First published in The Times, Friday October 13 2017
The promotional image for this revival of Bridget Boland’s Cockpit is a frenzied blue scribble in the middle of the map of Europe. The simple image encapsulates the impossible task – depicted in the play – of returning displaced peoples to their countries of origins in the aftermath of World War Two, yet it also speaks eloquently of the inadequacies of the nation state in 2017. Boland’s script feels so up-to-date that it inspires repeated glances at the programme notes to double check that it really does date back to 1948.
First published in The Times, Monday October 9 2017
One can’t help but wonder whether this abridged version of the Scottish Play is the kind of thing Shakespeare would be writing if he were embarking on his career in an era dominated by small-scale studio shows. Frances Poet and Dominic Hill’s adaptation strips the tragedy down to its essentials, creating an intense domestic two-hander that requires its actors (Charlene Boyd and Keith Fleming) to divest themselves of everything but raw emotion.
First published in The Times, Saturday September 30 2017
A rocket filled with letters fired from one island to another sounds like the premise for an offbeat fairy tale or children’s fantasy. The image is a resonant one, combining benign public service with a technology more commonly used in warfare. The idea is all the more intriguing when you consider that Lewis Hetherington’s new play for young people is based on true events.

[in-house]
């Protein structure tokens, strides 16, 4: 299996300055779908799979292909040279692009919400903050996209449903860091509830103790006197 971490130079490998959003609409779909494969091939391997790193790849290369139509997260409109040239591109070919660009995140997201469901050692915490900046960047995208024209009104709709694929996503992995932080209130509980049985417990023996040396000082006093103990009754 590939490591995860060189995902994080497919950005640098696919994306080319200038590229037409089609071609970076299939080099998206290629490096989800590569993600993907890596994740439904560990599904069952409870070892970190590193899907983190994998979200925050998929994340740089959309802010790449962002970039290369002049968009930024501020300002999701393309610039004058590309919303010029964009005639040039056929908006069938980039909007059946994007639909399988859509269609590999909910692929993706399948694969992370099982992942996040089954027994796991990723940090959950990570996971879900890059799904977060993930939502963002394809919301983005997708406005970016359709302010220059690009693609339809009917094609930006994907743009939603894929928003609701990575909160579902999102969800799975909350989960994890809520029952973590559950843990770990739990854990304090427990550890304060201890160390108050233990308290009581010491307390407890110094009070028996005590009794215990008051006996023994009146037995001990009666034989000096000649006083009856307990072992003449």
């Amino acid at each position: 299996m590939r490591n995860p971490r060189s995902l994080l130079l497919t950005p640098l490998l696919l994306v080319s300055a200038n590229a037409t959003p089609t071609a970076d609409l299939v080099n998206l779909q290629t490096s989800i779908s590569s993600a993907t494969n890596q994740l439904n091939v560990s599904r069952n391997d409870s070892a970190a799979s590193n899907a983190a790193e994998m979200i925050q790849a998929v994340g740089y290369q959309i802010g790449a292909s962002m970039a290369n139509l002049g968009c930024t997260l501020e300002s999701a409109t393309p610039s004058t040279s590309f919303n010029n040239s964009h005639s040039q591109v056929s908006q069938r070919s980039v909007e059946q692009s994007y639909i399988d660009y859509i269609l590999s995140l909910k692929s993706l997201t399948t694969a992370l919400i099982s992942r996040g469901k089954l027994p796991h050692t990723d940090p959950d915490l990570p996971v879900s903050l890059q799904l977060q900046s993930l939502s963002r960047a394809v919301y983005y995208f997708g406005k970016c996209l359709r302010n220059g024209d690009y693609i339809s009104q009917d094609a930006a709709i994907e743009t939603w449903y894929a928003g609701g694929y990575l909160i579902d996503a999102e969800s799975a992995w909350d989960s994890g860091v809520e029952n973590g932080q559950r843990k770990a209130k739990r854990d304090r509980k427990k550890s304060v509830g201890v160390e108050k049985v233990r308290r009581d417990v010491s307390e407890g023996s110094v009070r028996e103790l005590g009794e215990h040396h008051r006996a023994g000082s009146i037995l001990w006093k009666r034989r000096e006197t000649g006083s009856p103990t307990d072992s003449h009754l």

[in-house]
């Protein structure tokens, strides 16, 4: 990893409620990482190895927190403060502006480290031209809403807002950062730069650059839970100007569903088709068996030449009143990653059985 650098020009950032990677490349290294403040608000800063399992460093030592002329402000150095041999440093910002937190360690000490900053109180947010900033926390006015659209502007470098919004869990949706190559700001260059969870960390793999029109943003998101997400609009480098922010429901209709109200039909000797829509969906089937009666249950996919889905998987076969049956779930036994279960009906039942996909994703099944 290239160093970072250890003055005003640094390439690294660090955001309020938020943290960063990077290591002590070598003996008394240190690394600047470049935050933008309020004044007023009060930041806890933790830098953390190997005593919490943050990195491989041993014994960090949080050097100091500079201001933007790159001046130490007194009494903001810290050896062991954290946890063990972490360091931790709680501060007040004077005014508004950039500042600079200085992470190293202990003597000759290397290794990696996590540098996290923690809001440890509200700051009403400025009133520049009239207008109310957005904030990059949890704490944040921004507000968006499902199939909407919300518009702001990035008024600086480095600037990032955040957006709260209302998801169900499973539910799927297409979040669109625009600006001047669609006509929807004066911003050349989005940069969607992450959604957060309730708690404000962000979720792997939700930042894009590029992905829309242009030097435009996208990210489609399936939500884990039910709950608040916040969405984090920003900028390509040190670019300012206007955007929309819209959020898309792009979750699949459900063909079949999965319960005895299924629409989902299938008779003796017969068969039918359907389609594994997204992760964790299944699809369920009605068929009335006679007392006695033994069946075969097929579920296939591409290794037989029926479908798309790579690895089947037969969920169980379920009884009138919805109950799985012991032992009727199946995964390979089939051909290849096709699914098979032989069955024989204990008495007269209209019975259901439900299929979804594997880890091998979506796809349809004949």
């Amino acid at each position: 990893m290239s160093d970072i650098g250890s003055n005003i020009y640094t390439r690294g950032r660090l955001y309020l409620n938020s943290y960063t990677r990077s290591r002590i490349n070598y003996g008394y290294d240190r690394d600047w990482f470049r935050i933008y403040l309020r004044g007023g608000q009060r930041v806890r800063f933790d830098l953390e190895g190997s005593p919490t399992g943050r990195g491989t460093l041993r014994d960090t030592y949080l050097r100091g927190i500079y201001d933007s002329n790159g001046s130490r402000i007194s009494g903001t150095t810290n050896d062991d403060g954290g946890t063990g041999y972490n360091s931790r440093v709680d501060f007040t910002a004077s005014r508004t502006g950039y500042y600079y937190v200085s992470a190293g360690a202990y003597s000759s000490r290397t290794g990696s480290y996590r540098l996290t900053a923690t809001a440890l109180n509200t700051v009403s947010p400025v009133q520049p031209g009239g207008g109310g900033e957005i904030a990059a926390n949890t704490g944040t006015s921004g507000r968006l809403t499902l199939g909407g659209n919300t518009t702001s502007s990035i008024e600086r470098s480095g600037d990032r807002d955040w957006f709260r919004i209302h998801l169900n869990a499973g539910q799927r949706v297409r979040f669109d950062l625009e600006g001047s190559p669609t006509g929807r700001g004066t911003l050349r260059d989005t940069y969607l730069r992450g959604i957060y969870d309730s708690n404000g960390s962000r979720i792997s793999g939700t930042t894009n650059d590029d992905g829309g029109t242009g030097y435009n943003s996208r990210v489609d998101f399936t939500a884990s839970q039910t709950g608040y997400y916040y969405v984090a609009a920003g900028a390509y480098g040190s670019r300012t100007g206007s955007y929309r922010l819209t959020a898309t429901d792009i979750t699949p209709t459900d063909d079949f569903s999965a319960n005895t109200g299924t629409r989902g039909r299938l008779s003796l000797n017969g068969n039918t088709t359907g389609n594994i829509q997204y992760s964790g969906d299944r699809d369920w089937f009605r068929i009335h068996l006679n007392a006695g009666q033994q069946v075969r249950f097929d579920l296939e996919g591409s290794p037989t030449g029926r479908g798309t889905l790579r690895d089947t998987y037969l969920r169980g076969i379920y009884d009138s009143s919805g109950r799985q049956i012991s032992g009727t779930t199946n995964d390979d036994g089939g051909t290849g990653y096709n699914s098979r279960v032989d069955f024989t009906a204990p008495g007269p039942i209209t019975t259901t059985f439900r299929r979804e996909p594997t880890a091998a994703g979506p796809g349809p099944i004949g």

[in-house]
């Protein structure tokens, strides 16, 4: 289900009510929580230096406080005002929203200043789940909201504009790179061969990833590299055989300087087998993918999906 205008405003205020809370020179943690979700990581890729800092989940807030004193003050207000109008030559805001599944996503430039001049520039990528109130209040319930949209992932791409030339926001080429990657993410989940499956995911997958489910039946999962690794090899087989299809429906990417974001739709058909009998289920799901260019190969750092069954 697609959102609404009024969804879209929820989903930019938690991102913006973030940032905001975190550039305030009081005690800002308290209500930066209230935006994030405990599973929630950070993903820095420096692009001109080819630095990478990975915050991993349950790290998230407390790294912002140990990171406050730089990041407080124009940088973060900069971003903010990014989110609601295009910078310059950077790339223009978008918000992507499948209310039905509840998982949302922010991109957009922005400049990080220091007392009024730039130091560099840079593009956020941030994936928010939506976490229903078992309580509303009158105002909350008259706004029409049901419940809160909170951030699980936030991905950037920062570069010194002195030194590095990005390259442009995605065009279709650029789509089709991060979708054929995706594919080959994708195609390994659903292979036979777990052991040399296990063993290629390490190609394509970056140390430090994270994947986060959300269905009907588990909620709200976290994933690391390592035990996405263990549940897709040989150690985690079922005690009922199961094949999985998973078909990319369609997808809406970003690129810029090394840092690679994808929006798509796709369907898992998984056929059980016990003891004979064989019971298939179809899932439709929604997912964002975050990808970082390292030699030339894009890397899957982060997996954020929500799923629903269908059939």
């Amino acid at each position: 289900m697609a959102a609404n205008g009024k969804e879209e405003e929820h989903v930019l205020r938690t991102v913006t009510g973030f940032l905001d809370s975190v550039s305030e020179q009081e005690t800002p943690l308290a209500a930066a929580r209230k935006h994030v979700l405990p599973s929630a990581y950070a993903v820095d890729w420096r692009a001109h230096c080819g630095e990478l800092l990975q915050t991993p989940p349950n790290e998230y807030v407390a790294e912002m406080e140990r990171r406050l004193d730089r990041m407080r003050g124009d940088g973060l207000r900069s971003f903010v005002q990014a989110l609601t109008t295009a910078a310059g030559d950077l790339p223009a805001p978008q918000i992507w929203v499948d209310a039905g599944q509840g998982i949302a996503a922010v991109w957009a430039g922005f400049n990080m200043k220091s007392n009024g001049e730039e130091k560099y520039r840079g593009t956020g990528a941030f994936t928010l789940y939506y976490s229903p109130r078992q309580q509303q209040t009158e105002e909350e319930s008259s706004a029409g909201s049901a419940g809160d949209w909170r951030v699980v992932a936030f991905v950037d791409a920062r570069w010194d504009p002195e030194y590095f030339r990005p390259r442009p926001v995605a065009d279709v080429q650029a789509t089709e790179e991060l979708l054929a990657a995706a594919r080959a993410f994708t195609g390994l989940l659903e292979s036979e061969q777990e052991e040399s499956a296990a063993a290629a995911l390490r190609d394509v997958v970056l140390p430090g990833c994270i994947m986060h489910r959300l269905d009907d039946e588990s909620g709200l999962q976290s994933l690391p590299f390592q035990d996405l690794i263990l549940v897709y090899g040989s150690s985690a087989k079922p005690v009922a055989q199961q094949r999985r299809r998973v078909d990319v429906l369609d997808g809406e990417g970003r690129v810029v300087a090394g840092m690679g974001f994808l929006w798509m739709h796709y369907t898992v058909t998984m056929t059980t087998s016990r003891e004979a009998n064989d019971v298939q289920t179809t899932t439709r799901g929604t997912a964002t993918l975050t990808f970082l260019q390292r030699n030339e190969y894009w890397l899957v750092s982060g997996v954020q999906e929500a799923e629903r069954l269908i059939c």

First published in The Times, Tuesday September 26 2017
This is not the first time this year that a performer has taken on the role of man’s best friend on the stage at the Citizens. In May, the actor Ewan Somers gave a memorable turn as an amorous Irish wolfhound in a revival of Giles Havergal’s celebrated version of Graham Greene’s Travels with My Aunt.
A mere four months on and another literary adaptation is affording Somers and a dozen of his fellow actors the opportunity to play not only dogs and chickens but also guards and prisoners in a Soviet labour camp. In the opening moments of Helena Kaut-Howson’s production, based on the 1975 allegorical novel by Georgi Vladimov, the dissident writer, we watch the company being put through its paces in a military-style drill, snapping from canine to human and back again in response to barked commands.
First published in The Times, Friday September 15 2017
The Scottish company Rapture Theatre, which specialises in revivals of classic plays, has mainly focused in the past couple of years on the great works of the American stage. After a production of Arthur Miller’s All My Sons and a triumphant imagining of Edward Albee’s Who’s Afraid of Virginia Woolf? it was inevitable that the company, led by artistic director Michael Emans, would get around to staging Tennessee Williams’s most celebrated drama.
First published in The Times, Saturday September 9 2017
What could be timelier, in this era of Brexit, mass migration and right-wing populism, than a revival of David Greig’s play about borders, identity and the perceived threat from immigrants? Europe, one of the playwright’s earliest successes, was first performed at the Traverse a quarter of a century ago, yet its portrayal of a rundown railway station in a small European town, haunted by refugees and dejected locals, might have been dreamed-up yesterday.
First published in The Times, Friday September 8 2017
David Almond is one of the most prolific and highly acclaimed writers of novels for children and young adults to hail from the northeast of England. Known for his distinctive merging of realism with the fantastic, the author has adapted several of his best-known works of fiction for the stage, notably Heaven Eyes, which follows a trio of runaways from an orphanage, and The Savage, about a young boy’s grief following the death of his father.